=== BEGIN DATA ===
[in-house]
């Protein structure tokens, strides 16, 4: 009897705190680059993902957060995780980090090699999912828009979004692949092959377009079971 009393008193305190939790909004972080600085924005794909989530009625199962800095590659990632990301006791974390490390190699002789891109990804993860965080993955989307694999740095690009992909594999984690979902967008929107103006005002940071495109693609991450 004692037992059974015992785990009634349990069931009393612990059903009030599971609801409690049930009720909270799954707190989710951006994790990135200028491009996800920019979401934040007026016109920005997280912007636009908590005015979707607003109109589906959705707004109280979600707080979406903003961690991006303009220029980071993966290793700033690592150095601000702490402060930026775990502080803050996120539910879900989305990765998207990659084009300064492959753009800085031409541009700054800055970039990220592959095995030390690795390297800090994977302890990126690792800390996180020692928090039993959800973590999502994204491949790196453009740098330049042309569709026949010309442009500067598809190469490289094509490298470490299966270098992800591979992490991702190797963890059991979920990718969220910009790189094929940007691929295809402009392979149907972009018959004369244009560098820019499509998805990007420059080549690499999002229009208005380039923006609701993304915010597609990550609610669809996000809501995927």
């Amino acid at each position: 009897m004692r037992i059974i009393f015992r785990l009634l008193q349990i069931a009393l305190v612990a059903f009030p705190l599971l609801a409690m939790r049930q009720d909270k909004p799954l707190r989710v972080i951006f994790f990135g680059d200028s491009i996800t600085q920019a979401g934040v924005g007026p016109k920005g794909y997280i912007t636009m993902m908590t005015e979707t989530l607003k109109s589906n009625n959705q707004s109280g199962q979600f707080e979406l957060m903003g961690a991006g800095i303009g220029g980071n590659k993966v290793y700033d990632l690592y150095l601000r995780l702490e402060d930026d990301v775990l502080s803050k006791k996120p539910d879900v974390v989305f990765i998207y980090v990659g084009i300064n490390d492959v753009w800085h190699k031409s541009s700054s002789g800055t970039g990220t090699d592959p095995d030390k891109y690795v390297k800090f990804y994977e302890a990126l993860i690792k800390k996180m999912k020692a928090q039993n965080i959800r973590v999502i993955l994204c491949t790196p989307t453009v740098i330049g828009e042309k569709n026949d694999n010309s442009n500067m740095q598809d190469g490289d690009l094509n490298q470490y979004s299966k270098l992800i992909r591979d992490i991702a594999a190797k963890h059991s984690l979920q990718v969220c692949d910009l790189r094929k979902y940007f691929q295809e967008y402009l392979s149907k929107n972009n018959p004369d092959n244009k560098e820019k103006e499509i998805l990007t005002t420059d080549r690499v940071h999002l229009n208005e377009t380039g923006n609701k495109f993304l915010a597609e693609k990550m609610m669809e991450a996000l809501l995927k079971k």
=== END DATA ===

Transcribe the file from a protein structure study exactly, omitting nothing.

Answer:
[in-house]
């Protein structure tokens, strides 16, 4: 009897705190680059993902957060995780980090090699999912828009979004692949092959377009079971 009393008193305190939790909004972080600085924005794909989530009625199962800095590659990632990301006791974390490390190699002789891109990804993860965080993955989307694999740095690009992909594999984690979902967008929107103006005002940071495109693609991450 004692037992059974015992785990009634349990069931009393612990059903009030599971609801409690049930009720909270799954707190989710951006994790990135200028491009996800920019979401934040007026016109920005997280912007636009908590005015979707607003109109589906959705707004109280979600707080979406903003961690991006303009220029980071993966290793700033690592150095601000702490402060930026775990502080803050996120539910879900989305990765998207990659084009300064492959753009800085031409541009700054800055970039990220592959095995030390690795390297800090994977302890990126690792800390996180020692928090039993959800973590999502994204491949790196453009740098330049042309569709026949010309442009500067598809190469490289094509490298470490299966270098992800591979992490991702190797963890059991979920990718969220910009790189094929940007691929295809402009392979149907972009018959004369244009560098820019499509998805990007420059080549690499999002229009208005380039923006609701993304915010597609990550609610669809996000809501995927």
């Amino acid at each position: 009897m004692r037992i059974i009393f015992r785990l009634l008193q349990i069931a009393l305190v612990a059903f009030p705190l599971l609801a409690m939790r049930q009720d909270k909004p799954l707190r989710v972080i951006f994790f990135g680059d200028s491009i996800t600085q920019a979401g934040v924005g007026p016109k920005g794909y997280i912007t636009m993902m908590t005015e979707t989530l607003k109109s589906n009625n959705q707004s109280g199962q979600f707080e979406l957060m903003g961690a991006g800095i303009g220029g980071n590659k993966v290793y700033d990632l690592y150095l601000r995780l702490e402060d930026d990301v775990l502080s803050k006791k996120p539910d879900v974390v989305f990765i998207y980090v990659g084009i300064n490390d492959v753009w800085h190699k031409s541009s700054s002789g800055t970039g990220t090699d592959p095995d030390k891109y690795v390297k800090f990804y994977e302890a990126l993860i690792k800390k996180m999912k020692a928090q039993n965080i959800r973590v999502i993955l994204c491949t790196p989307t453009v740098i330049g828009e042309k569709n026949d694999n010309s442009n500067m740095q598809d190469g490289d690009l094509n490298q470490y979004s299966k270098l992800i992909r591979d992490i991702a594999a190797k963890h059991s984690l979920q990718v969220c692949d910009l790189r094929k979902y940007f691929q295809e967008y402009l392979s149907k929107n972009n018959p004369d092959n244009k560098e820019k103006e499509i998805l990007t005002t420059d080549r690499v940071h999002l229009n208005e377009t380039g923006n609701k495109f993304l915010a597609e693609k990550m609610m669809e991450a996000l809501l995927k079971k």